“Not bad for an old man,” Mercedes observes with a smile, her eyes traveling his body head to foot with a stop about midway along the journey. “Guess I needn’t have worried.”

“Gee, you think, smartass?”

With that, Chase tackles her, landing them both on the wide bed beside them and sending several decorative pillows on a flight path to the floor. What follows is a strange and wonderful mix of playful wrestling and increasing need. After a brief tussle, Chase falls to his back in mock surrender.

Mercedes straddles him in triumph and lowers herself.  She moves slowly at first, teasing his nipples with her fingertips as she grins down at him, but it isn’t long before all thoughts of play vanish and her pace quickens.  When his own hunger, built of many years, overwhelms him, Chase rolls her over.  She wraps her legs around his waist and reaches up with her hips as though trying to consume him. Together, they race to the edge and fall over, landing in a sweaty tangle of limbs.

And that’s when Chase’s cell phone rings.

“The bags! Dammit!” 

He jumps from the bed, pulls on his trousers and shirt, and jams his bare feet into the loafers at the foot of the bed.

“I’ll be right back,” he says heading for the door of the suite, tucking in his shirt as he goes. The door closes on Mercedes’ laughter drifting from the bedroom.

To be concluded in A Legacy of Smoke and Shadow: Epilogue (Part 3)

A Legacy of Smoke and Shadow: Epilogue (Part 1)

What follows is Part 1 of the promised Epilogue to my River of Mnemosyne story, which, I'm thrilled to say, won the challenge!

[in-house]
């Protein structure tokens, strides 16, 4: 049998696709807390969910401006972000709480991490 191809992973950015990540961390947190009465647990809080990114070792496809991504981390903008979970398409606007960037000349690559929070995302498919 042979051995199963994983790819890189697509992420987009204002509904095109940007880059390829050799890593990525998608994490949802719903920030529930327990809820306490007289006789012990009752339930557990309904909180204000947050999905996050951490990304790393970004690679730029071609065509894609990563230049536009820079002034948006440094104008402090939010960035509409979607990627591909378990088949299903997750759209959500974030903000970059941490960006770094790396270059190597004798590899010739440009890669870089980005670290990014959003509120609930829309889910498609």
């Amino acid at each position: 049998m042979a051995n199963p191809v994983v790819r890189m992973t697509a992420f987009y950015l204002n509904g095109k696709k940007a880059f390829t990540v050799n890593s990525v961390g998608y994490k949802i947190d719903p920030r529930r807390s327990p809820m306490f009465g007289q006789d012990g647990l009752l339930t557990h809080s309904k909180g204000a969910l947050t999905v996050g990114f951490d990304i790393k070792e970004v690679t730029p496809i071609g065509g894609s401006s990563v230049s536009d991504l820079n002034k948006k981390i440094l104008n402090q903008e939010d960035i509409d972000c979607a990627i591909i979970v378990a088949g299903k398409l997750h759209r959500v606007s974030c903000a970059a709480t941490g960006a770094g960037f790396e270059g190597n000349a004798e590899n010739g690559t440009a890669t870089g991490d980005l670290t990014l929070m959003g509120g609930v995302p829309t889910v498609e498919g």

If you haven't already, please read the first chapters of the story before you move on to the Epilogue.

Chapter 1:  Prologue: The Briefing
Chapter 2:  Pride and Extreme Prejudice
Chapter 3:  The Monk
Chapter 4:  Sagittarius
Chapter 5:  A Misplaced Identity
Chapter 6:  Shit Happens
Chapter 7:  Family Ties
Chapter 8:  Tartuffe
Chapter 9:  Non, Je Regrette Rien

Epilogue  (Part 1)

Image by porbital

There is no easy way to get from there to almost anywhere. But Edmond Chase was determined to make the long trip as comfortable as possible, and that definitely did not include a 45–minute desert jump on a turboprop with a sketchy past. He pretended it was concern for his traveling companion’s comfort, but if truth were told, it was his own. Bumping over African thermals worrying whether they were going to crash and burn in the Moroccan desert is not his idea of a good time. Then, presuming they survived, they’d still have had to make two plane changes before reaching the end of the long journey.

He decided to call in a favor and borrow the jet normally used by the honchos at State. The plane had just dropped a diplomat in Dubai and was about to fly back to the US empty. Chase saw an opportunity and took it. Hey, Mama didn’t raise no fools, he’d thought to himself as he punched in the number on his cell.